While the painting is clearly indebted to Rembrandt, Reynolds also referenced his other artistic heroes. David Mannings noted that the pose Reynolds adopted probably derives from Van Dyck's engraved portrait of Adam De Coster (Penny, 1986). More significantly, Reynolds' left hand rests on a cast after a bust of Michelangelo by Daniele da Volterra (1564–1566, Casa Buonarroti, Florence). As Nicholas Penny has pointed out, this is likely to be the ‘bust in plaister of M Angelo’ which Reynolds owned and which was sold in the studio sale after the death of his niece (Christie’s, Lot 78, 19 May 1821 and Penny, 1986). Reynolds referred to Michelangelo as the 'Homer of Painting' and mentioned him frequently in his Discourses in which he praised the Renaissance artist's 'ideas...vast and sublime'. Reynolds finished his fifteenth and final Discourse by stating: ‘I should desire that the last words which I should pronounce in this Academy, and from this place, might be the name of MICHEL ANGELO’.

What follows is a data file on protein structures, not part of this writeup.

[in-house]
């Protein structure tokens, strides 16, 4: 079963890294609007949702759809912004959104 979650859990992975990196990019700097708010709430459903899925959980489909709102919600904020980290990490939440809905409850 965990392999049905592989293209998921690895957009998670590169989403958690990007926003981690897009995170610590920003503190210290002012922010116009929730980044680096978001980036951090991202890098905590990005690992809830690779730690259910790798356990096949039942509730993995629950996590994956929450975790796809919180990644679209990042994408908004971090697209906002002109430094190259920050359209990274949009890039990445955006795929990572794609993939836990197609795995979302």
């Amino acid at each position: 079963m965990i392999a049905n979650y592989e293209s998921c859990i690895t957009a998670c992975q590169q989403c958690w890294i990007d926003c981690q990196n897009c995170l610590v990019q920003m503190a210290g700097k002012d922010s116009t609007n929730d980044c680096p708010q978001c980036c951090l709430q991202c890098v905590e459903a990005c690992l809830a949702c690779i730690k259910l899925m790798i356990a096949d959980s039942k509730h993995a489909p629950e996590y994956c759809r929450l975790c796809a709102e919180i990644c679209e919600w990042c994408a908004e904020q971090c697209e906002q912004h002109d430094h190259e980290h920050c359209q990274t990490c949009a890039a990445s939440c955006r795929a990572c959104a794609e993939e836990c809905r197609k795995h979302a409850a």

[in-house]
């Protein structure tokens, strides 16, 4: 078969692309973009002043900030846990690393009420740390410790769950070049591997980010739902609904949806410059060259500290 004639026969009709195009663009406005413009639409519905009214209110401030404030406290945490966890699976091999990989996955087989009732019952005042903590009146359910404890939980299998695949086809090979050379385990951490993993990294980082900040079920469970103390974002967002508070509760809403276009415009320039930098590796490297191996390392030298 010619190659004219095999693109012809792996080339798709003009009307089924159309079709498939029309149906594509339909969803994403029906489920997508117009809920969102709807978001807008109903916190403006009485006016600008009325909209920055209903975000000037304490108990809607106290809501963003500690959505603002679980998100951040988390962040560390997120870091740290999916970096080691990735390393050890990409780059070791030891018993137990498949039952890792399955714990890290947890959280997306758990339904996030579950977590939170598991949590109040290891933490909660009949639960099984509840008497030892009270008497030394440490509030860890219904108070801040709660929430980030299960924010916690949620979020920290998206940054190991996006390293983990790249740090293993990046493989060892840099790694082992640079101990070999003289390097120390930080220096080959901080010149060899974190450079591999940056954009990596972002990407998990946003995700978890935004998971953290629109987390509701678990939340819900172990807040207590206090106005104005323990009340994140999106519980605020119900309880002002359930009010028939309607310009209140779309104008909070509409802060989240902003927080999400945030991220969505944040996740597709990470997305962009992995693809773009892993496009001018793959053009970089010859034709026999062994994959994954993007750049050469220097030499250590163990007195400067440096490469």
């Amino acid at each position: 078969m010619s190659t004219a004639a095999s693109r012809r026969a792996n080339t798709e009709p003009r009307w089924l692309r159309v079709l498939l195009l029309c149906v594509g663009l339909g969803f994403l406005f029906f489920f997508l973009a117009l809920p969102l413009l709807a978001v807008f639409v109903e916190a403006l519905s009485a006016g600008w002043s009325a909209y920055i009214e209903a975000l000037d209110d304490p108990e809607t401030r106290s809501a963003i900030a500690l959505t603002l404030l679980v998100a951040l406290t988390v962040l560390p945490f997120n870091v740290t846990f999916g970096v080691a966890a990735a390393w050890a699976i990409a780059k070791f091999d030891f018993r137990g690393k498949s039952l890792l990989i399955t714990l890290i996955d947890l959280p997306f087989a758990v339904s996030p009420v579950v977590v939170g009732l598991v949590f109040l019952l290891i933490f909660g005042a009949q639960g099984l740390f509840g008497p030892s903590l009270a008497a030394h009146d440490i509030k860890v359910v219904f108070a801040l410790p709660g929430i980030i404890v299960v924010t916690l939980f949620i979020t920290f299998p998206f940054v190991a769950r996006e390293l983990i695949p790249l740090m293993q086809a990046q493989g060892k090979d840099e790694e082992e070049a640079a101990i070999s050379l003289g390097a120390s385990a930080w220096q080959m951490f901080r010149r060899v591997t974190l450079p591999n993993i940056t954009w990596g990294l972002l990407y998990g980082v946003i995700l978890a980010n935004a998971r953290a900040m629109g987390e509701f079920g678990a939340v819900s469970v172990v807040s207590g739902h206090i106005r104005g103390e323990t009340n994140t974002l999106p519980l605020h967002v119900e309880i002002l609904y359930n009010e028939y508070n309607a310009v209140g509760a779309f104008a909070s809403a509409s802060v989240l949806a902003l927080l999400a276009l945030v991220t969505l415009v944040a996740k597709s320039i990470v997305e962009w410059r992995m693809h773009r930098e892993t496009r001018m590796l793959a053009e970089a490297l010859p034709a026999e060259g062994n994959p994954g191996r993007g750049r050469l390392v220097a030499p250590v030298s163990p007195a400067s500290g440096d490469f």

In comparing the pendant portraits of Chambers and Reynolds it is clear that the artist intended to assert himself as the Royal Academy's intellectual and artistic heavyweight. Chambers is presented as capable and urbane, seated at a desk with the facade of Somerset House behind him. However, Reynolds painted himself in the role of a thinker, dressed in the robes associated with the Doctorate of Civil Law which had been conferred on him by the University of Oxford in 1773. This device, along with the overt references to Michelangelo and Rembrandt, reinforces Reynolds' visual statement of academic authority. It is also likely to be a dig at Chambers who derailed Reynolds' attempts to introduce official academic robes for RAs in 1775 - including a special gown for the President (see letters between the two reproduced in Derek Hudson, Sir Joshua Reynolds: A Personal Study, London, 1958, pp. 125-6 ). Reynolds also painted a self-portrait for the Uffizi gallery in Florence in 1774 which employed similar devices: he wears his DCL robes and acknowledges his admiration for Michelangelo by holding a scroll inscribed ‘Disgeni del Divini Michelangelo Bon[arrotti]. On receiving the painting Giuseppe Pelli, Director of the Galleries, wrote to thank Reynolds, saying that the picture represented “all the beauties of Rembrandt’s manner carried to perfection’ (F.W. Hillies, Letters of Sir Joshua Reynolds , 1929, D).